NEWPORT NEWS, Va. -- Almost everywhere you go, you might see people pouring hand sanitizer on their hands and even wiping down everything with disinfectant products. The question is: Can using these products cause more harm than help?
These products are high in use and demand as people take action to mitigate spread of the coronavirus, also known as COVID-19. Stores continue to run out of disinfectant products such as sprays and hand sanitizer.
Someone coughs, then next you might see them lather on some hand sanitizer - but Dr. Rachel Romaine, a public health physician with the Peninsula Health District, said you may feel side effects instantly.
"Dry, irritated skin from using it multiple times," Romaine said. "If you have skin that has cracks on it, you could get some stinging or burning."
She said the same goes for disinfectant products such as wipes.
"Some of those cleaners, there's lots of chemicals in the whole gamut of cleaners out there," she said. "They can cause irritation to the skin, eyes, the airways."
She also said certain ingredients in cleaning solutions may even be cancerous. Romaine cited a 2018 study from Norway’s University of Bergen that said women who excessively cleaned with chemicals had lungs like smokers.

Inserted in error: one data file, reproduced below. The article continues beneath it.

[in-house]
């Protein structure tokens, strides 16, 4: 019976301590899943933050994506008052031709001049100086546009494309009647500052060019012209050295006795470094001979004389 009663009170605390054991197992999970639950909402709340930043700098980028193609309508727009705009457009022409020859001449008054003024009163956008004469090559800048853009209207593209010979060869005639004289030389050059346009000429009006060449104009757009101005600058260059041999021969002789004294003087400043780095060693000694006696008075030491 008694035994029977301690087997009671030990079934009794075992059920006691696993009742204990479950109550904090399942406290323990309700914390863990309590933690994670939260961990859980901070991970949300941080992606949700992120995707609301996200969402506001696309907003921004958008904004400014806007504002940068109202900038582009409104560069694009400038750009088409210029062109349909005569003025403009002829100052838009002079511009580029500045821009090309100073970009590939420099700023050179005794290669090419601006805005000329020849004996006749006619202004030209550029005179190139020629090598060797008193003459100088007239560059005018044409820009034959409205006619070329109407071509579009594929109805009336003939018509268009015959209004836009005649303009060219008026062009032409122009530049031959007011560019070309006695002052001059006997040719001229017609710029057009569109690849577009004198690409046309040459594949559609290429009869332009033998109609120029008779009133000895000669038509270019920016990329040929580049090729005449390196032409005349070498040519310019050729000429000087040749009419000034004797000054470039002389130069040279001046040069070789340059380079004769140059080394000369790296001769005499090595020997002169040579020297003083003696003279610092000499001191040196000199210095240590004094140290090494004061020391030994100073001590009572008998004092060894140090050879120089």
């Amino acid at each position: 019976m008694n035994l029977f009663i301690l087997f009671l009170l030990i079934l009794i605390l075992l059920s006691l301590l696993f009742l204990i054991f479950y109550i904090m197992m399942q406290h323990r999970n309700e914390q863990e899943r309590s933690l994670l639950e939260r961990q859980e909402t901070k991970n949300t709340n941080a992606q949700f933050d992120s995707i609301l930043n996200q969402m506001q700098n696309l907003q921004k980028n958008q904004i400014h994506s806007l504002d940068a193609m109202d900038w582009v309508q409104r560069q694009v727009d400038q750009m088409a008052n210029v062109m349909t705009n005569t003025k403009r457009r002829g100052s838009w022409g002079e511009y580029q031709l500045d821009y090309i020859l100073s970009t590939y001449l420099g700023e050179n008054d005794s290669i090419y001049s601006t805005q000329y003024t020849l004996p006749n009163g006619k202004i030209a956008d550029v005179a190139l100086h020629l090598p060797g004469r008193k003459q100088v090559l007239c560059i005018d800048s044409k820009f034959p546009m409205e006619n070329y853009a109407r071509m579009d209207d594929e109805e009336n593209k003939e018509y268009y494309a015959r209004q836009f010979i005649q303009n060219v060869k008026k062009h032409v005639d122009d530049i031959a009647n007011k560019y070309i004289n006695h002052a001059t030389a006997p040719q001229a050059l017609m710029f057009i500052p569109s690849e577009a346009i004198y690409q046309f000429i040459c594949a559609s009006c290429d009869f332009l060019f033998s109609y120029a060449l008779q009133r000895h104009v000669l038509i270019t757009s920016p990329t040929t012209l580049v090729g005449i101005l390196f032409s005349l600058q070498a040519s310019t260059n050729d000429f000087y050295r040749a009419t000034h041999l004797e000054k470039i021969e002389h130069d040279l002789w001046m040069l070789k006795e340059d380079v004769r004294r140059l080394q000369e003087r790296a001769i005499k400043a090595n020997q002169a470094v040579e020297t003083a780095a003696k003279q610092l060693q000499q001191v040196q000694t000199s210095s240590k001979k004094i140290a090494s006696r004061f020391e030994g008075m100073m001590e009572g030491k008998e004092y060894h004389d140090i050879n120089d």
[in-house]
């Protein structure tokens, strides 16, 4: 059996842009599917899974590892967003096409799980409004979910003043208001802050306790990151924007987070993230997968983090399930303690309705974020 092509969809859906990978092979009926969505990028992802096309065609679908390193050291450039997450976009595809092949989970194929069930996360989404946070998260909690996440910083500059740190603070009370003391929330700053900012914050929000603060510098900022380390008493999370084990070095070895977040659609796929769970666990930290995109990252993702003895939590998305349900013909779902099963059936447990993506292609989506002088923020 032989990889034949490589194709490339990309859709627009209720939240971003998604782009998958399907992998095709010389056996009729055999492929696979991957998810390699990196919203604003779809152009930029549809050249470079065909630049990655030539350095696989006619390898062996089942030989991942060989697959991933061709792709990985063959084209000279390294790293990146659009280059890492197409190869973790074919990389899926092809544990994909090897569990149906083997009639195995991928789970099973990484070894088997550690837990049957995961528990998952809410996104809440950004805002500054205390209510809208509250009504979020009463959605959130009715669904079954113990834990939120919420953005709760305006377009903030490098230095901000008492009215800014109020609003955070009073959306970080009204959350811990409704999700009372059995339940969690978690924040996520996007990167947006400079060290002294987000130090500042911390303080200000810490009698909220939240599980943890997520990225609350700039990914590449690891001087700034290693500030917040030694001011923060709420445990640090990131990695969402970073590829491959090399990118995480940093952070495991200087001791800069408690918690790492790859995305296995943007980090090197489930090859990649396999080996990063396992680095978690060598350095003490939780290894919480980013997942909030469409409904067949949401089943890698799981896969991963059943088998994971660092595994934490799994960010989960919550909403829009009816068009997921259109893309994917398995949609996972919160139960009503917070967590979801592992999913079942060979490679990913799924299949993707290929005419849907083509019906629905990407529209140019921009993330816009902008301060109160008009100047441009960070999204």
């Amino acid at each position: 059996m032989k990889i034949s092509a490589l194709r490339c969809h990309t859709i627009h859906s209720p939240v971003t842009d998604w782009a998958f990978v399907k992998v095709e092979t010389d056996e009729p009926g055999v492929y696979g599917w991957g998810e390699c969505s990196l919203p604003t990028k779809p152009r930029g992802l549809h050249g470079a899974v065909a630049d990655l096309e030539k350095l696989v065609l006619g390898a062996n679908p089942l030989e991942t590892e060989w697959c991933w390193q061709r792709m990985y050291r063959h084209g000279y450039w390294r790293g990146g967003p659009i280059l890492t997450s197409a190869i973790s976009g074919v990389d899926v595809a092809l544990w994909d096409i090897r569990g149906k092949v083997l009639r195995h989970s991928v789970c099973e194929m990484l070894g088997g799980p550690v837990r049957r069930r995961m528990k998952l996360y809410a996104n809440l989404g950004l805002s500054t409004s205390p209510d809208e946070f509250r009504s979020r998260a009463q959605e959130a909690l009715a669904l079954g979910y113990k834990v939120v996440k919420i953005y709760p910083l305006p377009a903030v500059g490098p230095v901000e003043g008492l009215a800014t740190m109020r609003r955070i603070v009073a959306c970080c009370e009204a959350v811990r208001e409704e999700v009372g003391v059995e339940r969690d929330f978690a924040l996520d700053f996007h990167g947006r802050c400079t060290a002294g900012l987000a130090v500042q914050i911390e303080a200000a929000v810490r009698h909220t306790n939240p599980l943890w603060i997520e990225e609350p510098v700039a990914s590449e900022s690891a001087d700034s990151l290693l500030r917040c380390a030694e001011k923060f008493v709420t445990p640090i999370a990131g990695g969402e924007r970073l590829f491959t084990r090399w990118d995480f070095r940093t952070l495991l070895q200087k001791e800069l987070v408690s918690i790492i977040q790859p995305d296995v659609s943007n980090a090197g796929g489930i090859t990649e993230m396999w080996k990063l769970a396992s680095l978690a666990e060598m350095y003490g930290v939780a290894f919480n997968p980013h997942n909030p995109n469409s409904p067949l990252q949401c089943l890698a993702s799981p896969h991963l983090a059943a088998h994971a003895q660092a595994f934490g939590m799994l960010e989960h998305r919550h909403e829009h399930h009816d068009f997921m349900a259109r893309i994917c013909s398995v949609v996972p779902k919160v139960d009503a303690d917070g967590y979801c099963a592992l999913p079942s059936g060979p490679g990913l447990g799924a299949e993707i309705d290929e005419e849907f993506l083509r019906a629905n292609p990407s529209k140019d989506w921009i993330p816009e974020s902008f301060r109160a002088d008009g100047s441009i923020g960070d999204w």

"It described the decrease in lung function in those women as equivalent to people who smoke 10 to 20 cigarettes a day over 20 years," Romaine said.
When using these products, Romaine suggested using good ventilation and wearing gloves. She added if you spill some cleaning product on yourself, clean it off with soap and water.
She also explained how to get the most benefits out of using sanitizing products and chemicals. Romaine said that after you wipe down your surface with wipe or liquid, wait for it to dry.
When it comes to hand sanitizer, she urged you use it sparingly. It should only be used it if you do not have access to soap and water.
Romaine also urged that chemicals and sanitizers be kept away from children. She said that the colorful canisters and aromatic smells can attract children and is a reason poison control centers receive cases of children intoxicated with these chemicals.
"I wouldn't necessarily say too much of a good thing is a bad thing," Romaine said. "I would say people are being cautious and I think that's wise, but using the cleaning products, I think that you need to take adequate precautions."